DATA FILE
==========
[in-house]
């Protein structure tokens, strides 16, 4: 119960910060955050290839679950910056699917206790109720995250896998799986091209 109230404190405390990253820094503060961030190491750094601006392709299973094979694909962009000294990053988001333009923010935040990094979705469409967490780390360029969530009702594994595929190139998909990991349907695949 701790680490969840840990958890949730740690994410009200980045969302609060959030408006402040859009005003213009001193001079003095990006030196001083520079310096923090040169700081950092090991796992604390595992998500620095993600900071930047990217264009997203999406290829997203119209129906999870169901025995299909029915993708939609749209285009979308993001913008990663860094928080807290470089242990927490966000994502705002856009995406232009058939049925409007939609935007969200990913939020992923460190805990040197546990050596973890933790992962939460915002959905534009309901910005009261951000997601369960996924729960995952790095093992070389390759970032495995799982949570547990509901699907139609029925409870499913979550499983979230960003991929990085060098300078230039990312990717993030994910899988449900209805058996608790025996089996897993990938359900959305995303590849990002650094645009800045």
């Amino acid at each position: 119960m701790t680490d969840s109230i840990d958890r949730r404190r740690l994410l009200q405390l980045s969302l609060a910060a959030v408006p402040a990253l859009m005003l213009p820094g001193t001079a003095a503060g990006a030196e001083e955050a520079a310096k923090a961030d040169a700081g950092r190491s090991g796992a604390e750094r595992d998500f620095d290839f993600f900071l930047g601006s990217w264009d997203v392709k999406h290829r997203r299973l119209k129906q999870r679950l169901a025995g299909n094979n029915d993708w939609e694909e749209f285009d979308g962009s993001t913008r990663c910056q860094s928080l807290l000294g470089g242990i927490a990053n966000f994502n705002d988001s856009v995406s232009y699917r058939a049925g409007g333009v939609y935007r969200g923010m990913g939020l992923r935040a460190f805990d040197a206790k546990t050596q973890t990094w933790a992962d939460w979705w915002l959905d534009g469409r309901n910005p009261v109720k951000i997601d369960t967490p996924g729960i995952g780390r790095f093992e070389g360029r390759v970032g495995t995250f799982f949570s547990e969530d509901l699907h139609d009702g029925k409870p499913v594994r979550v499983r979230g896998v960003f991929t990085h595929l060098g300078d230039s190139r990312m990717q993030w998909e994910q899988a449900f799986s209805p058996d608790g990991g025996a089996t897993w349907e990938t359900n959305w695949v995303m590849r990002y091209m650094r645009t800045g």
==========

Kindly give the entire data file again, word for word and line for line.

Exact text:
[in-house]
């Protein structure tokens, strides 16, 4: 119960910060955050290839679950910056699917206790109720995250896998799986091209 109230404190405390990253820094503060961030190491750094601006392709299973094979694909962009000294990053988001333009923010935040990094979705469409967490780390360029969530009702594994595929190139998909990991349907695949 701790680490969840840990958890949730740690994410009200980045969302609060959030408006402040859009005003213009001193001079003095990006030196001083520079310096923090040169700081950092090991796992604390595992998500620095993600900071930047990217264009997203999406290829997203119209129906999870169901025995299909029915993708939609749209285009979308993001913008990663860094928080807290470089242990927490966000994502705002856009995406232009058939049925409007939609935007969200990913939020992923460190805990040197546990050596973890933790992962939460915002959905534009309901910005009261951000997601369960996924729960995952790095093992070389390759970032495995799982949570547990509901699907139609029925409870499913979550499983979230960003991929990085060098300078230039990312990717993030994910899988449900209805058996608790025996089996897993990938359900959305995303590849990002650094645009800045």
């Amino acid at each position: 119960m701790t680490d969840s109230i840990d958890r949730r404190r740690l994410l009200q405390l980045s969302l609060a910060a959030v408006p402040a990253l859009m005003l213009p820094g001193t001079a003095a503060g990006a030196e001083e955050a520079a310096k923090a961030d040169a700081g950092r190491s090991g796992a604390e750094r595992d998500f620095d290839f993600f900071l930047g601006s990217w264009d997203v392709k999406h290829r997203r299973l119209k129906q999870r679950l169901a025995g299909n094979n029915d993708w939609e694909e749209f285009d979308g962009s993001t913008r990663c910056q860094s928080l807290l000294g470089g242990i927490a990053n966000f994502n705002d988001s856009v995406s232009y699917r058939a049925g409007g333009v939609y935007r969200g923010m990913g939020l992923r935040a460190f805990d040197a206790k546990t050596q973890t990094w933790a992962d939460w979705w915002l959905d534009g469409r309901n910005p009261v109720k951000i997601d369960t967490p996924g729960i995952g780390r790095f093992e070389g360029r390759v970032g495995t995250f799982f949570s547990e969530d509901l699907h139609d009702g029925k409870p499913v594994r979550v499983r979230g896998v960003f991929t990085h595929l060098g300078d230039s190139r990312m990717q993030w998909e994910q899988a449900f799986s209805p058996d608790g990991g025996a089996t897993w349907e990938t359900n959305w695949v995303m590849r990002y091209m650094r645009t800045g």